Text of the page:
Bassist Pete Wentz tells “The Ralphie Show” that Fall Out Boy’s fifth studio album, Save Rock and Roll, is completely recorded.
“I think if anything, we would have to worry about (the release date) getting pushed forward,” revealed Wentz of the current slated target of May 7. “I’ve heard that discussion, but I don’t know.”
Typically the only time an album release is pushed forward is if the lead single takes off on the charts and the LP will fall in front of some type of tour. Fall Out Boy will hit the road for 33 shows starting May 14. Right now, “My Songs Know What You Did In The Dark (Light Em Up)” had a solid debut on the Billboard Hot 100, landing at 26. The video features rapper 2 Chainz in the role of an arsonist. I asked Wentz why he chose the hip hop artist.
“That’s exactly why,” replied Wentz, insinuating that the band simply wanted to get people asking questions, not exactly a foreign idea to FOB’s game plan. “Hopefully we’ll have something else down the road.”
That “something else” is a possible remix to “My Songs Know,” a collaboration that Wentz admitted he is holding his breath for.
Fall Out Boy fans were holding their breath that the band would return from its self-described hiatus to release new music and tour. While it seems everyone in the group agrees that the break was necessary, at least one member could have continued to play: drummer Andy Hurley.
“I think there was an oversaturation and I think people needed to decompress from years of touring and stuff,” Hurley noted.
“I mean, it ended up being a super healthy thing for all of us personally and for the band too,” Wentz added.
Don’t call it a comeback. No, really. Fall Out Boy insists, the band never broke-up, but rather took a hiatus that officially ceased on Monday.
“When we were kids the only thing that got us through most days was music. It’s why we started Fall Out Boy in the first place,” the band wrote on its official website. “We needed to plug back in and make some music that matters to us.”
With that, the Chicago-rockers promised to “save rock and roll…” with the release of its fifth full-length studio album. Save Rock and Roll will be released worldwide on May 6 and 7. The lead single, an up-tempo sing-a-long called “My Songs Know What You Did in the Dark (Light Em Up)” is on iTunes now.
In addition to the new music, FOB returns to the road with a 33-date trek across North America that kicks off May 14 in Milwaukee, WI. The band plays intimate one-night-only shows this week in Chicago, New York, and Los Angeles.
I stopped by WBRE’s “PA Live!” for my weekly segment, “The Ralphie Report.” This week, I talked about his interviews with The Fray’s Isaac Slade and Fall Out Boy front man Patrick Stump, who just released his solo album, ‘Soul Punk.’ I also talked about my interview last year with former “Hannah Montana” star Mitchel Musso. The actor was picked up last weekend in Burbank, CA on suspicion of DUI.
I appear every Thursday on “PA Live!” – a new, daily show on WBRE that airs weekdays at 4 p.m. The show is co-hosted by Dave Kuharchik and Monica Madeja.
Fall Out Boy lead singer Patrick Stump has a number of different feelings about his debut solo album, Soul Punk. You could count “lucky” as one of them, as in, lucky he isn’t in the limelight as much as his band mate Pete Wentz.
“(Pete) was under the microscope. I’m a tiny bit, but nothing like he has to deal with,” Stump said recently in a sit down interview with “The Ralphie Radio Show.” “I think it’s a lot harder for him to make the Black Cards record because from the get-go, not only are expectations wildly out of control, but people’s perspectives on his intentions are wildly out of wack.”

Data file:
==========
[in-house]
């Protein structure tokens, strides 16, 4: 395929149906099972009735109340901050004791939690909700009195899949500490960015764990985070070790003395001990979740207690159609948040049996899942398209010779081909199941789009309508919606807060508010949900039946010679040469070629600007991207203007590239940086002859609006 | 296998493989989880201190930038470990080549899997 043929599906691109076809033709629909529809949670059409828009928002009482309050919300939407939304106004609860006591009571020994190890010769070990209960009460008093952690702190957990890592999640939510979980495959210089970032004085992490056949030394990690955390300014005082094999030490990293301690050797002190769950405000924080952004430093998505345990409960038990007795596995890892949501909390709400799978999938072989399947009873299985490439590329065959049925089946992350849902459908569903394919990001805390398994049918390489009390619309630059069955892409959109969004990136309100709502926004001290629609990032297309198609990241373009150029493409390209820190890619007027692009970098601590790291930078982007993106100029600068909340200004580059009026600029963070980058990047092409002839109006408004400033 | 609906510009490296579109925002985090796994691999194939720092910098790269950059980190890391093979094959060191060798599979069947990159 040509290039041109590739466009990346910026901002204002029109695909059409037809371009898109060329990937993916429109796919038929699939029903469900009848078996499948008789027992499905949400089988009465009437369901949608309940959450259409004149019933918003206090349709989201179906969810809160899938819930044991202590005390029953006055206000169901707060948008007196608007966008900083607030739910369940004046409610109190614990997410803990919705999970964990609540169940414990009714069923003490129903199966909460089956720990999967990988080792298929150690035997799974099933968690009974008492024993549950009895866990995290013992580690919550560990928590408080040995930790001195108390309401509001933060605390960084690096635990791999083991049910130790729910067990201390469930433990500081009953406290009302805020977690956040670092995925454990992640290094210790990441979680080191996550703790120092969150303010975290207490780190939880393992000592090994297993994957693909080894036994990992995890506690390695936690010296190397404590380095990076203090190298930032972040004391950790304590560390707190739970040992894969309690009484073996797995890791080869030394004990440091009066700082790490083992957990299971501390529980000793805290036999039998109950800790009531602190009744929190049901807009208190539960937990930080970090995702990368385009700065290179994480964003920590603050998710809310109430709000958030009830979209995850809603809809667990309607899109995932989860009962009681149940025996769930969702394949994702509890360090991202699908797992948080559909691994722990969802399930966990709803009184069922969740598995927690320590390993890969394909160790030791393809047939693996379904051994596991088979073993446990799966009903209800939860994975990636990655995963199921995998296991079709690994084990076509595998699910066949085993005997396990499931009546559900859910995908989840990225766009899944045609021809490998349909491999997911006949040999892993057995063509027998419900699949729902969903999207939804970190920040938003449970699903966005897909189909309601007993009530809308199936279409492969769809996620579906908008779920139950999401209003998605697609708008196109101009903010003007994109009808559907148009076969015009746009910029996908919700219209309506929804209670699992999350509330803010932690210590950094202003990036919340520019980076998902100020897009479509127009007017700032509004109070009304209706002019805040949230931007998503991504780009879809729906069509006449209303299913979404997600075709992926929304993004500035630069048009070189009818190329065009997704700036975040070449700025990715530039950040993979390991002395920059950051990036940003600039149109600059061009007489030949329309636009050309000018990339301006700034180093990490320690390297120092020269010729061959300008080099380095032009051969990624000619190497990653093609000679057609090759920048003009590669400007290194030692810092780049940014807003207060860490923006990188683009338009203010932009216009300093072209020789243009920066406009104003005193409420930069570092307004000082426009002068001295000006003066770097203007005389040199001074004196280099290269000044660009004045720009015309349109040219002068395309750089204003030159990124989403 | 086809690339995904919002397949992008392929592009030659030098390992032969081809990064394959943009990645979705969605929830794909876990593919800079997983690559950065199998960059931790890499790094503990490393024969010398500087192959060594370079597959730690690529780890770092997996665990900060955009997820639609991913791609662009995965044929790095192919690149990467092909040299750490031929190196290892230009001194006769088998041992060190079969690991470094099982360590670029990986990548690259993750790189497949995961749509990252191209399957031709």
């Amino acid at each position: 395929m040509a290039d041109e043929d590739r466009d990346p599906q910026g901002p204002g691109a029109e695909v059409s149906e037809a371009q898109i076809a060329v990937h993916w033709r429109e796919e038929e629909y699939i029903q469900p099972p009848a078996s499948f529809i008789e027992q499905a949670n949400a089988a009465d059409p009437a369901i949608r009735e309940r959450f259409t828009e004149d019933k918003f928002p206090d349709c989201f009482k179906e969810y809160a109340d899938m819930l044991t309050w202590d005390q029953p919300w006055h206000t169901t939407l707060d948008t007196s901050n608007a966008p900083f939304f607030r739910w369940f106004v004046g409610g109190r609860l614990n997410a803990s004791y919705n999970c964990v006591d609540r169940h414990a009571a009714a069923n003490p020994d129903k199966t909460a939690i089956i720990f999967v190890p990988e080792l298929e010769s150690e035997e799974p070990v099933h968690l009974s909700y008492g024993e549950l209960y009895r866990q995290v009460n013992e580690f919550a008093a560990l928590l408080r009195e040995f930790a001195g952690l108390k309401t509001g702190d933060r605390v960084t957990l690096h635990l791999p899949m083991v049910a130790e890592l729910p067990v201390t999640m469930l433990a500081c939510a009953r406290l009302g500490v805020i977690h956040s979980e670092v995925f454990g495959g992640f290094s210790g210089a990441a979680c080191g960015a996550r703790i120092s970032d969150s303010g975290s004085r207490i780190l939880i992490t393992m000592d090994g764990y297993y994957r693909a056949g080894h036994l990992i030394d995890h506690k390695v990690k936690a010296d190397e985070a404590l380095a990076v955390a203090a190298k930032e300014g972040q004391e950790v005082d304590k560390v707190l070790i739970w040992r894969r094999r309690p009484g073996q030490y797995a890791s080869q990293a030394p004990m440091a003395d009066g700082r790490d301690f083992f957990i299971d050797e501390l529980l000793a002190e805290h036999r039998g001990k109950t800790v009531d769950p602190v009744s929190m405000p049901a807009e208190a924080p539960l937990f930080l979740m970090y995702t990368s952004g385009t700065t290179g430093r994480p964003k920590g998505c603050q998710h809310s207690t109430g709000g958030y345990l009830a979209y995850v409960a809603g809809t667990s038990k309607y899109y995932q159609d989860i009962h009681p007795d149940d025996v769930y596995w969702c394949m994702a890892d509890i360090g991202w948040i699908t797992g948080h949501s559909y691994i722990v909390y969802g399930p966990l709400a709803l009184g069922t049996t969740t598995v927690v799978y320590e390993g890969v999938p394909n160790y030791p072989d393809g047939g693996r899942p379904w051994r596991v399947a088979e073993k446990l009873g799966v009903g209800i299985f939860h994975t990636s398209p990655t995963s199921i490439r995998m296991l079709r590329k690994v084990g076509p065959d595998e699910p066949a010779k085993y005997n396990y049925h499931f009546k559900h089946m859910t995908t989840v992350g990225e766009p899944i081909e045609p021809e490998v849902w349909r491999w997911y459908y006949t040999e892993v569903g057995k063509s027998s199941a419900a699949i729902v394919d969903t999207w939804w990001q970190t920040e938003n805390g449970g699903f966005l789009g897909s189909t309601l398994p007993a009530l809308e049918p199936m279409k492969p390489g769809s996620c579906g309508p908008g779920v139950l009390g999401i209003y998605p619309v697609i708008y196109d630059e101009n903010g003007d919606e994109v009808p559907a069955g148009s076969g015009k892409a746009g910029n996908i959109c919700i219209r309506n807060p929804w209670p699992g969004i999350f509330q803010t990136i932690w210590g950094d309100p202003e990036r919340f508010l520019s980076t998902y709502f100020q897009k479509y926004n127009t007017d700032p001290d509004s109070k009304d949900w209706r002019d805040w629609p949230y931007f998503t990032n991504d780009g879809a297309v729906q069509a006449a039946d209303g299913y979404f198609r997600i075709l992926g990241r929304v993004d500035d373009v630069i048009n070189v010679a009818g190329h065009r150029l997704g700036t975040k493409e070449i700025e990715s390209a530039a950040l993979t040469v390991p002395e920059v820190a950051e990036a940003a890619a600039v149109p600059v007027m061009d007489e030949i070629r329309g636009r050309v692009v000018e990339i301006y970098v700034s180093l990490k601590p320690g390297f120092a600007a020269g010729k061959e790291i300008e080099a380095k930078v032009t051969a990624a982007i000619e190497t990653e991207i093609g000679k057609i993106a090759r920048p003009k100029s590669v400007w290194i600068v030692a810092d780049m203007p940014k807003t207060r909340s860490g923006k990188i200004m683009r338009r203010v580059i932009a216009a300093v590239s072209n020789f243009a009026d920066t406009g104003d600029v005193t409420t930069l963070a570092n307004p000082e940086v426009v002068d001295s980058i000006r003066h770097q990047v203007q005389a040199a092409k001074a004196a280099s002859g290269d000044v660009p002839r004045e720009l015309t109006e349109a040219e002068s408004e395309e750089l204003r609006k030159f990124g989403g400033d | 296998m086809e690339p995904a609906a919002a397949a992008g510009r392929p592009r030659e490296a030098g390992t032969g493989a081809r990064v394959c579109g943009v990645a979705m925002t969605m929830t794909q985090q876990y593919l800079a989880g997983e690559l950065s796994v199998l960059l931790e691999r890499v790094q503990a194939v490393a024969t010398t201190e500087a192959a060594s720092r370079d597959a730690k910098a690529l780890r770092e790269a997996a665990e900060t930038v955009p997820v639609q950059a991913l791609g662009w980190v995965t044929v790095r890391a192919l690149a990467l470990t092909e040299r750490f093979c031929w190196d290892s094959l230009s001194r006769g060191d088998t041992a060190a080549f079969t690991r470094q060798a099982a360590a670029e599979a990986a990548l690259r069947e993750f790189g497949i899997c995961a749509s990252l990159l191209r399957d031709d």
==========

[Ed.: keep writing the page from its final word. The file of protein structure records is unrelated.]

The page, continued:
If you’re wondering – all four members of FOB have moved on from the band to other projects – but Stump doesn’t believe that his solo album, nor any other activities, signal the demise of the Chicago pop-punk group.
“Fall Out Boy has a lot of fans. They’re still really dedicated. And (Soul Punk) clearly isn’t Fall Out Boy,” Stump attempted to clarify. “That’s been the hardest thing: getting people comfortable with the idea that I’m just doing this thing on the side, and if this thing takes off, then it’s still considered something parallel to Fall Out Boy.”
But even Stump admits that while his intentions are clearly stated, everything is “all talk” until he releases his album and FOB drops a new LP. For now, all he can do is promote Soul Punk, which he finished about two months ago, and comes out October 18. The first single is actually a remix of a cut from the disc: “This City” featuring fellow Chicago native Lupe Fiasco. The idea of a remix came from Stump’s label, Island Records.
“Eric Wang is a friend of mine, and he works at the label, and he gave me his list and he was like, ‘Give me your list,’ recalled Stump of trying to decide who would be asked to contribute a verse to the remix. “The top of both of our lists was Lupe.”
Truth be told, Stump’s entire list was essentially Fiasco, and that’s it. The vocalist admires the emcee, calling him a “superhero.”
“There’s not a lot of people that have an authoritative intelligence but also a ‘fun’ to them,” he explained. “There are a lot of rappers who are really smart and really intellectual, and Lupe fits that bill, but he also knows his way around a pop song.”
Stump cited Fiasco’s “The Show Goes On” as a prime example of this, as the singer said he had never heard a pop song in heavy radio rotation deliver some of the points that Lupe made in the track.
Still, while Stump would be happy with big spins and sales numbers, those are far from his motivating factors for releasing the album.
“When I was doing this record I was thinking about mortality,” he revealed. “Someday I will either be dead or I will be someone’s grandpa and it would be nice to have something, ‘When I was younger, I did this thing.’”
Although, by then who knows if that generation will be able to recognize the now 27 year-old. Stump is almost unrecognizable now – as he lost a considerable amount of weight since Fall Out Boy’s last go-around.